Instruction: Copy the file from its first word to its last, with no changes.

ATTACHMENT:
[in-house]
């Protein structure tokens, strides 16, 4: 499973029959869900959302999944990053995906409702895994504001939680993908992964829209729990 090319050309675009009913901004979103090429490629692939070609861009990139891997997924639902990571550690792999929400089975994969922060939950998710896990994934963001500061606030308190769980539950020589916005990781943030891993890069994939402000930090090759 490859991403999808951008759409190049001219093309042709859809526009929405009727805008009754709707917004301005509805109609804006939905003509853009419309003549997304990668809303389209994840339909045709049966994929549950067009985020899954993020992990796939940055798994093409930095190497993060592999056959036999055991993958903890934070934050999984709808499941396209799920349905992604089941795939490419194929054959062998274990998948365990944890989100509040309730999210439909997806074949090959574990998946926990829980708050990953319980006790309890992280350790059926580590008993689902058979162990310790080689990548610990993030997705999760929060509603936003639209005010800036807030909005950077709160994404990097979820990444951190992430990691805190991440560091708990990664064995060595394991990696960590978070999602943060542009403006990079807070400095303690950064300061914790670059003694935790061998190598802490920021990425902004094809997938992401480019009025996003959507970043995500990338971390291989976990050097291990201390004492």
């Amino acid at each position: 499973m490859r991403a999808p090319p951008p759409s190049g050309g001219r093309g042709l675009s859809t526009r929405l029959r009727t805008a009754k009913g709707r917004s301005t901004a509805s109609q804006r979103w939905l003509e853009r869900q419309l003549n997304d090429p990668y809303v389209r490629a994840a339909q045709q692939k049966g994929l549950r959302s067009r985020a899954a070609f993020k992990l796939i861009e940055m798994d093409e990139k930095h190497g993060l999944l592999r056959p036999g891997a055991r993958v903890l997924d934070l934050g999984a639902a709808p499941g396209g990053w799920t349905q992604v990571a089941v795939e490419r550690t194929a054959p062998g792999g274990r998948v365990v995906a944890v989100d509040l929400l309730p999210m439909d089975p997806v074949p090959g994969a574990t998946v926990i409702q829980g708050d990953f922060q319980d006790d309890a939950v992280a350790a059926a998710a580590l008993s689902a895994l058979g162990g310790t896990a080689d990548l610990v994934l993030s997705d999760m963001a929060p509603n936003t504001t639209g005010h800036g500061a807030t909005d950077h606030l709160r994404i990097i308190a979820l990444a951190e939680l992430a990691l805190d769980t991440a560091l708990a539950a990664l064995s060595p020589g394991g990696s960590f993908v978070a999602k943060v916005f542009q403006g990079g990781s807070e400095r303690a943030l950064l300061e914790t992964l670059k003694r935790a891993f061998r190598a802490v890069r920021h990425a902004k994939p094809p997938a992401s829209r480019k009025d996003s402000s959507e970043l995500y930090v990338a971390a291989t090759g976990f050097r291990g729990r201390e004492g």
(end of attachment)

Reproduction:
[in-house]
């Protein structure tokens, strides 16, 4: 499973029959869900959302999944990053995906409702895994504001939680993908992964829209729990 090319050309675009009913901004979103090429490629692939070609861009990139891997997924639902990571550690792999929400089975994969922060939950998710896990994934963001500061606030308190769980539950020589916005990781943030891993890069994939402000930090090759 490859991403999808951008759409190049001219093309042709859809526009929405009727805008009754709707917004301005509805109609804006939905003509853009419309003549997304990668809303389209994840339909045709049966994929549950067009985020899954993020992990796939940055798994093409930095190497993060592999056959036999055991993958903890934070934050999984709808499941396209799920349905992604089941795939490419194929054959062998274990998948365990944890989100509040309730999210439909997806074949090959574990998946926990829980708050990953319980006790309890992280350790059926580590008993689902058979162990310790080689990548610990993030997705999760929060509603936003639209005010800036807030909005950077709160994404990097979820990444951190992430990691805190991440560091708990990664064995060595394991990696960590978070999602943060542009403006990079807070400095303690950064300061914790670059003694935790061998190598802490920021990425902004094809997938992401480019009025996003959507970043995500990338971390291989976990050097291990201390004492």
């Amino acid at each position: 499973m490859r991403a999808p090319p951008p759409s190049g050309g001219r093309g042709l675009s859809t526009r929405l029959r009727t805008a009754k009913g709707r917004s301005t901004a509805s109609q804006r979103w939905l003509e853009r869900q419309l003549n997304d090429p990668y809303v389209r490629a994840a339909q045709q692939k049966g994929l549950r959302s067009r985020a899954a070609f993020k992990l796939i861009e940055m798994d093409e990139k930095h190497g993060l999944l592999r056959p036999g891997a055991r993958v903890l997924d934070l934050g999984a639902a709808p499941g396209g990053w799920t349905q992604v990571a089941v795939e490419r550690t194929a054959p062998g792999g274990r998948v365990v995906a944890v989100d509040l929400l309730p999210m439909d089975p997806v074949p090959g994969a574990t998946v926990i409702q829980g708050d990953f922060q319980d006790d309890a939950v992280a350790a059926a998710a580590l008993s689902a895994l058979g162990g310790t896990a080689d990548l610990v994934l993030s997705d999760m963001a929060p509603n936003t504001t639209g005010h800036g500061a807030t909005d950077h606030l709160r994404i990097i308190a979820l990444a951190e939680l992430a990691l805190d769980t991440a560091l708990a539950a990664l064995s060595p020589g394991g990696s960590f993908v978070a999602k943060v916005f542009q403006g990079g990781s807070e400095r303690a943030l950064l300061e914790t992964l670059k003694r935790a891993f061998r190598a802490v890069r920021h990425a902004k994939p094809p997938a992401s829209r480019k009025d996003s402000s959507e970043l995500y930090v990338a971390a291989t090759g976990f050097r291990g729990r201390e004492g």